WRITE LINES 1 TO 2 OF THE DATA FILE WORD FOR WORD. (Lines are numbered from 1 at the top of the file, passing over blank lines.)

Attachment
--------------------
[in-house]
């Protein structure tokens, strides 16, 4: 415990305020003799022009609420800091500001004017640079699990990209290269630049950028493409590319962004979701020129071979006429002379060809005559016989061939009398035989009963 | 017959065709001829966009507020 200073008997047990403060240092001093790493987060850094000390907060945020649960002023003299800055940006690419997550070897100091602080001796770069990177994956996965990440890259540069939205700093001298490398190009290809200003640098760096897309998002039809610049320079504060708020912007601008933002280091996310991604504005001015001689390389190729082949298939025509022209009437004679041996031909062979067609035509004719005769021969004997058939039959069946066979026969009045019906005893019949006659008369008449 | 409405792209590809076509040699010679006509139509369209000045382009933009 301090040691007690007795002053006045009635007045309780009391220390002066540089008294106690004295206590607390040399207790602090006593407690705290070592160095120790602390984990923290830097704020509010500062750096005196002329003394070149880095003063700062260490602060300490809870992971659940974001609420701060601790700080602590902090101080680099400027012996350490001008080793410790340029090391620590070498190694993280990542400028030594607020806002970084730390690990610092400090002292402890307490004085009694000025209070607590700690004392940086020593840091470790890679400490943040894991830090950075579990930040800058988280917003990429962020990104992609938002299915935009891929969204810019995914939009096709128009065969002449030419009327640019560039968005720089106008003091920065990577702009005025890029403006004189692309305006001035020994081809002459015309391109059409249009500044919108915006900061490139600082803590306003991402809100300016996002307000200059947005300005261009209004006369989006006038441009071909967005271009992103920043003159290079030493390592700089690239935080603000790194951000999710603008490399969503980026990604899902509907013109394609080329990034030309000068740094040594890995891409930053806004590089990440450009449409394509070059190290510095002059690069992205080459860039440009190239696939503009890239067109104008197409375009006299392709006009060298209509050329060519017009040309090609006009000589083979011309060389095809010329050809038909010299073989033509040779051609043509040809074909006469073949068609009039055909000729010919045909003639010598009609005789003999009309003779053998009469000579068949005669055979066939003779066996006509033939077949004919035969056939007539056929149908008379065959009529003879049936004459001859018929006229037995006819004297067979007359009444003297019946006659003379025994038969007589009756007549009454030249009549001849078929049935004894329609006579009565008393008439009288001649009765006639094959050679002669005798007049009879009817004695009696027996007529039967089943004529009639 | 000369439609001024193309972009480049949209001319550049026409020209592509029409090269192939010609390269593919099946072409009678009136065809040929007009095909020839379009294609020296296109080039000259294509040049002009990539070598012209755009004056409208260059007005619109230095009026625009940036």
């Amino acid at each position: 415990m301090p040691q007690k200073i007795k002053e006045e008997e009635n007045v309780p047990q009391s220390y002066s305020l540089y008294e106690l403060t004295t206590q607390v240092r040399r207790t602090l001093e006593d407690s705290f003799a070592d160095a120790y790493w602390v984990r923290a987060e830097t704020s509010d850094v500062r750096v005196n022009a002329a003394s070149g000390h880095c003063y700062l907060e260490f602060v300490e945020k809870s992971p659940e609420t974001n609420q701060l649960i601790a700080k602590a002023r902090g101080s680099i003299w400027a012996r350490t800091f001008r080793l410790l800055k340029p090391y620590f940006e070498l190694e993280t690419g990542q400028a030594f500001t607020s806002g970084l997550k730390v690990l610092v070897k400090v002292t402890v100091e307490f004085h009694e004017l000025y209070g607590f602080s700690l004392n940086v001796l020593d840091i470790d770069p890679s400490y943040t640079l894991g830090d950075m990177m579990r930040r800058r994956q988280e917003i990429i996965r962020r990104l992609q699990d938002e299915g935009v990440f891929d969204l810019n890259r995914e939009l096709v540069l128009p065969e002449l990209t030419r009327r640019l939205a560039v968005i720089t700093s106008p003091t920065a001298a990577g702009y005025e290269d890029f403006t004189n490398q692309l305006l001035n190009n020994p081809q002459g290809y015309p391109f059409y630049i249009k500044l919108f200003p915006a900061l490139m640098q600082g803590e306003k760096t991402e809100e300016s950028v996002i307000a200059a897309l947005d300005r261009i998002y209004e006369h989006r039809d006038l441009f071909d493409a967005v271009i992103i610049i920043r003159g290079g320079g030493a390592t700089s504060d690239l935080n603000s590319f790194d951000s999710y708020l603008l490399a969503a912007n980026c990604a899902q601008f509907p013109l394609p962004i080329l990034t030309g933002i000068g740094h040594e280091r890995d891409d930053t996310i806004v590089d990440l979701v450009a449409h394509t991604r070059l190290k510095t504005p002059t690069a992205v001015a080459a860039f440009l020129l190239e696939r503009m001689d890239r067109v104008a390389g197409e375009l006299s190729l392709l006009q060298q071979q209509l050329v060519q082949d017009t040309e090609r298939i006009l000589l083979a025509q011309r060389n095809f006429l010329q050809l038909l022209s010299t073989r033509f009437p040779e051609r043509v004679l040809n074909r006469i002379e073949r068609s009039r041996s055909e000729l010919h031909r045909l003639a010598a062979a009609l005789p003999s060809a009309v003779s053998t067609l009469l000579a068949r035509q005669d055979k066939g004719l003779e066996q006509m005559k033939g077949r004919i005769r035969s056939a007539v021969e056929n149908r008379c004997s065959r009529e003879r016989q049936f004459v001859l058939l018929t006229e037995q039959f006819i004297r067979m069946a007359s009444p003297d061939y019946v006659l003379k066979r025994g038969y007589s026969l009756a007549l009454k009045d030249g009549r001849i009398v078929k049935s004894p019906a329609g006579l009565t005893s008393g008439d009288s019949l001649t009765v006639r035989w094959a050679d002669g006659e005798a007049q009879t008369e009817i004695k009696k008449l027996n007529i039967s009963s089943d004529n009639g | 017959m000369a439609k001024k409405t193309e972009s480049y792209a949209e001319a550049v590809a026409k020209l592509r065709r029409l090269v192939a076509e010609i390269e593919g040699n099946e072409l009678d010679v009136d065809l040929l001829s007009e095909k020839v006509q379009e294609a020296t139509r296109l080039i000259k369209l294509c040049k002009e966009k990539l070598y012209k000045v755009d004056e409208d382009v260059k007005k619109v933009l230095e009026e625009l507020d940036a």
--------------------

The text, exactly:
[in-house]
């Protein structure tokens, strides 16, 4: 415990305020003799022009609420800091500001004017640079699990990209290269630049950028493409590319962004979701020129071979006429002379060809005559016989061939009398035989009963 | 017959065709001829966009507020 200073008997047990403060240092001093790493987060850094000390907060945020649960002023003299800055940006690419997550070897100091602080001796770069990177994956996965990440890259540069939205700093001298490398190009290809200003640098760096897309998002039809610049320079504060708020912007601008933002280091996310991604504005001015001689390389190729082949298939025509022209009437004679041996031909062979067609035509004719005769021969004997058939039959069946066979026969009045019906005893019949006659008369008449 | 409405792209590809076509040699010679006509139509369209000045382009933009 301090040691007690007795002053006045009635007045309780009391220390002066540089008294106690004295206590607390040399207790602090006593407690705290070592160095120790602390984990923290830097704020509010500062750096005196002329003394070149880095003063700062260490602060300490809870992971659940974001609420701060601790700080602590902090101080680099400027012996350490001008080793410790340029090391620590070498190694993280990542400028030594607020806002970084730390690990610092400090002292402890307490004085009694000025209070607590700690004392940086020593840091470790890679400490943040894991830090950075579990930040800058988280917003990429962020990104992609938002299915935009891929969204810019995914939009096709128009065969002449030419009327640019560039968005720089106008003091920065990577702009005025890029403006004189692309305006001035020994081809002459015309391109059409249009500044919108915006900061490139600082803590306003991402809100300016996002307000200059947005300005261009209004006369989006006038441009071909967005271009992103920043003159290079030493390592700089690239935080603000790194951000999710603008490399969503980026990604899902509907013109394609080329990034030309000068740094040594890995891409930053806004590089990440450009449409394509070059190290510095002059690069992205080459860039440009190239696939503009890239067109104008197409375009006299392709006009060298209509050329060519017009040309090609006009000589083979011309060389095809010329050809038909010299073989033509040779051609043509040809074909006469073949068609009039055909000729010919045909003639010598009609005789003999009309003779053998009469000579068949005669055979066939003779066996006509033939077949004919035969056939007539056929149908008379065959009529003879049936004459001859018929006229037995006819004297067979007359009444003297019946006659003379025994038969007589009756007549009454030249009549001849078929049935004894329609006579009565008393008439009288001649009765006639094959050679002669005798007049009879009817004695009696027996007529039967089943004529009639 | 000369439609001024193309972009480049949209001319550049026409020209592509029409090269192939010609390269593919099946072409009678009136065809040929007009095909020839379009294609020296296109080039000259294509040049002009990539070598012209755009004056409208260059007005619109230095009026625009940036």